From the beginning Christians have exercised this practice. Peace be with you’ is a greeting Jesus himself used with his disciples (Luke 24:36; John 20:19, 26). The apostle Paul opened each of his letters with the words “Grace and peace be with you” (Rom. 1:7; 1 Cor. 1:3; 2 Cor. 1:2).

Today in many congregations, we may pass the peace during a mutual greeting, after words of assurance, prior to celebrating the Lord’s Supper, or at the conclusion of a worship service. At these times we leave the comfort of our seat, turn to our neighbors, grasp their hands, and speak the words, ‘The peace of the Lord be with you’ and receive the words in turn, ‘And also with you.’
The gesture is simple, but the meaning is profound. When we extend our hand to another, we identify with Jesus, who extended his life to the point of death to make peace with humanity (Col. 1:20-21).

What’s more, in the midst of divisions, we symbolize our unity through handshakes and hugs (Eph. 2:14-21). Likewise, when we regularly pass the peace, we practice God’s call to make every effort to maintain the bond of peace (Eph. 4:3).”

—from, Issue 99, March 2011

Whether you choose to “pass the peace” in worship gatherings or not, we all need to accept our role as those who are emissaries of the Prince of Peace. We live out his peace in our lives. We look for ways to give his peace to others. We learn to shout with the angels outside of Bethlehem long ago, “on earth peace, good will toward men” (Luke 2:14).

Choose today to whom you will give the peace of Christ. Ask the Lord to open the door for you to do so.

Lord, thank you for giving me your peace. You literally spoke it into being in my life and I am so grateful. Help me to carry your peace with me wherever I go. Forgive me when I have failed and instead brought division and dissension. Show me how I can give your peace to those around me today.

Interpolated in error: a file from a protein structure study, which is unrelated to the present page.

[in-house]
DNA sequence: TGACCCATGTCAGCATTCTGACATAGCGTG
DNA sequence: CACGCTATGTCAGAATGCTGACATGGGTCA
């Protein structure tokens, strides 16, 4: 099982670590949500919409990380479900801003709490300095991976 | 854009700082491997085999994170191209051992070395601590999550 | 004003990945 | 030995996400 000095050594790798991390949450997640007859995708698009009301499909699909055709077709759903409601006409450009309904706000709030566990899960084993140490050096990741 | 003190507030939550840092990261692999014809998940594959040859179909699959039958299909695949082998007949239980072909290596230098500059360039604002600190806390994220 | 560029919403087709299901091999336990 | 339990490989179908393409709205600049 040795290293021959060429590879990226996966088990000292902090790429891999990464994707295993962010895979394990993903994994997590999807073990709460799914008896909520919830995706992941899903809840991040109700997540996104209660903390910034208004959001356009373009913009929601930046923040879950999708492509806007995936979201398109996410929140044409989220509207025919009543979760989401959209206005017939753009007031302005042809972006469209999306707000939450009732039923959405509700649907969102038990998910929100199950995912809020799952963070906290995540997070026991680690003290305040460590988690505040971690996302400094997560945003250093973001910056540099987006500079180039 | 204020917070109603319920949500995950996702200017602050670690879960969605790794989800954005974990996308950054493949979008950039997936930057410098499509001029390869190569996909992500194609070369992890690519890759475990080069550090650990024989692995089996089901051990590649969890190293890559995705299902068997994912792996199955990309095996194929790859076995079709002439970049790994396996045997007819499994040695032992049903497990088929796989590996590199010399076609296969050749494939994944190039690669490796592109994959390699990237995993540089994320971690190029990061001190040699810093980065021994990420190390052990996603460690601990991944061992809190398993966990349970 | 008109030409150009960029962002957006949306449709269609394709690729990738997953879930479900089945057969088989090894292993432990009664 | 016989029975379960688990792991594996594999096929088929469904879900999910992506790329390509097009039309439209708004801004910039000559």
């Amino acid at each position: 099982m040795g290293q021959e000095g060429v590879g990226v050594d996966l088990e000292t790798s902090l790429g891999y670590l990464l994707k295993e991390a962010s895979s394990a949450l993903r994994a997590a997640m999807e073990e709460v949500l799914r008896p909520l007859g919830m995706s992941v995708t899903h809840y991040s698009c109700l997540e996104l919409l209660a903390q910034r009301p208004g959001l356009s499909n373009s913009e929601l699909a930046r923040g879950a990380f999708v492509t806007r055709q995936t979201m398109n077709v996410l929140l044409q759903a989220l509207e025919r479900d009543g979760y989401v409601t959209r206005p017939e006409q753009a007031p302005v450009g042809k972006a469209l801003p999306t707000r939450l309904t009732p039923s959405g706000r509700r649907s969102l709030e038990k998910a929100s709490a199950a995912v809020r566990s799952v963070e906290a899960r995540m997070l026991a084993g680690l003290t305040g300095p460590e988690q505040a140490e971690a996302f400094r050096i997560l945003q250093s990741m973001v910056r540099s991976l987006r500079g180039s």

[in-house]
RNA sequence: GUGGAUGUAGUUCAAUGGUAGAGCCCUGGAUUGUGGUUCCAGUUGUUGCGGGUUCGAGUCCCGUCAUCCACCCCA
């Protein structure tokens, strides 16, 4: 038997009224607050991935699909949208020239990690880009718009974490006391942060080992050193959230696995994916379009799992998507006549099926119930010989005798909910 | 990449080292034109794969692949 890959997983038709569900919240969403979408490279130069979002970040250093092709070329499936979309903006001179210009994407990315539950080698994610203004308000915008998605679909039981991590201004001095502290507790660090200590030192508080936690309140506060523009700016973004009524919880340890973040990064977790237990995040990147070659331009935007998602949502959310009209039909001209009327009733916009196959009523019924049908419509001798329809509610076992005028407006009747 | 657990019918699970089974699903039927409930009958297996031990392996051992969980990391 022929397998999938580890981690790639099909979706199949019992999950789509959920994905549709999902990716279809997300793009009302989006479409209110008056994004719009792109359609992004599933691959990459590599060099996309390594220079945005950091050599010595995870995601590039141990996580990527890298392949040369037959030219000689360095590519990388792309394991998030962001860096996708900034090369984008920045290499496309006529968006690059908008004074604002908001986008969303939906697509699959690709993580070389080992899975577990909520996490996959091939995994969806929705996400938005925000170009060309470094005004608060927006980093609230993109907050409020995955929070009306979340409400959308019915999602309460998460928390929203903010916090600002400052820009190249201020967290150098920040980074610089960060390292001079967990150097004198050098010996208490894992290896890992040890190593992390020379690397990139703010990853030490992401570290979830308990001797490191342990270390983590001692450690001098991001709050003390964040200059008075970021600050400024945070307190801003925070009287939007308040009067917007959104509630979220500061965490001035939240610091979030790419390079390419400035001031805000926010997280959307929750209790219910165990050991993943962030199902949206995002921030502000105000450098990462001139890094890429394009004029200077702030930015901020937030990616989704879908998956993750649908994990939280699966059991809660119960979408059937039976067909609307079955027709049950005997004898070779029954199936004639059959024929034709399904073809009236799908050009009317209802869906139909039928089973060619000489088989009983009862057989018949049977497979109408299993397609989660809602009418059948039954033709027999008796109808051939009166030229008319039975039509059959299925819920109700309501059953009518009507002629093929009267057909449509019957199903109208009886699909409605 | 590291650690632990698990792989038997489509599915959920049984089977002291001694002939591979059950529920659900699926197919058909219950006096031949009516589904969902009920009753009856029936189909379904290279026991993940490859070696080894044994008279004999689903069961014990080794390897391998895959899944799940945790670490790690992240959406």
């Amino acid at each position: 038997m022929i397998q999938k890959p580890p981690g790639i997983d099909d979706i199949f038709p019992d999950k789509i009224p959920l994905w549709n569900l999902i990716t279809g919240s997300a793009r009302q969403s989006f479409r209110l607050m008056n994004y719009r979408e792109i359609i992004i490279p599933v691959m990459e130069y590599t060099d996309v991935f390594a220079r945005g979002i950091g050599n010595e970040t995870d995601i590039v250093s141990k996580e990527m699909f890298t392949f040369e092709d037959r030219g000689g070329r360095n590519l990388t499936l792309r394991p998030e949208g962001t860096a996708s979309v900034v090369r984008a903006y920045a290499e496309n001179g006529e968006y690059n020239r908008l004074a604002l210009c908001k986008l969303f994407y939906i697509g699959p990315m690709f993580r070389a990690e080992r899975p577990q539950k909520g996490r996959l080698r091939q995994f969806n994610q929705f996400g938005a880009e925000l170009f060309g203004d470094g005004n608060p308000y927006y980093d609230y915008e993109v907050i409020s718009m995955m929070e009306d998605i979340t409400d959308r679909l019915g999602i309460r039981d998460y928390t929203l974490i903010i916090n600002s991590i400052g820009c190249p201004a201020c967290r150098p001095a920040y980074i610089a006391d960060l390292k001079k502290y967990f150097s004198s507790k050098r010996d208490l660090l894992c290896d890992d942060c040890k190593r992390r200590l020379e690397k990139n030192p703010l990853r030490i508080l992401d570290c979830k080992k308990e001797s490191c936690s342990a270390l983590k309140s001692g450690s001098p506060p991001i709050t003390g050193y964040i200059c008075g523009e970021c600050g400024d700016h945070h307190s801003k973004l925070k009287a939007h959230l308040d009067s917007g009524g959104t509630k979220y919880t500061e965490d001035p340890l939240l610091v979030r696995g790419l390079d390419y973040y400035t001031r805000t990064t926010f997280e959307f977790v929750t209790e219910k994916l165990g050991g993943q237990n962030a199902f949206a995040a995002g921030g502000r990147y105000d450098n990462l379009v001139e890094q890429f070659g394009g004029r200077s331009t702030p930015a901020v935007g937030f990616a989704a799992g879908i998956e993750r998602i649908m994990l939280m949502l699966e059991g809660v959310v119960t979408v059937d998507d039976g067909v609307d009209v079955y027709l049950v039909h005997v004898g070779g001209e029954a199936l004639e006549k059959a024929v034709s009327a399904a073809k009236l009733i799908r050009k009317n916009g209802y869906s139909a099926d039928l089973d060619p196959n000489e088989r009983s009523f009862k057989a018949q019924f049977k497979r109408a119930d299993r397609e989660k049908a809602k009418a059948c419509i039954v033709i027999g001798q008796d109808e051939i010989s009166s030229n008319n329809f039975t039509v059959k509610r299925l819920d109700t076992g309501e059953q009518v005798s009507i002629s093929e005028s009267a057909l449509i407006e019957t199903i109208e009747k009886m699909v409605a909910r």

--Adapted from Prayer, Peace and the Presence of God (A 30-Day Journey to Experience the Shalom of Jesus) by David Butts. 


Extravagant Love

Live such good lives . . . [that] they may see your good deeds and glorify God. 1 Peter 2:12

READ 1 Peter 2:11–12


My seatmate on the flight told me she was nonreligious and had immigrated to a town that was home to numerous Christians. When she mentioned that most of her neighbors went to church, I asked about her experience. She said she could never repay their generosity. When she brought her disabled father to her new country, her neighbors built a ramp to her house and donated a hospital bed and medical supplies. She said, “If being a Christian makes one so kind, everyone should be a Christian.”

Exactly what Jesus hoped she’d say! He told His disciples, “Let your light shine before others, that they may see your good deeds and glorify your Father in heaven” (Matthew 5:16). Peter heard Christ’s command and passed it on: “Live such good lives among the pagans that, though they accuse you of doing wrong, they may see your good deeds and glorify God” (1 Peter 2:12).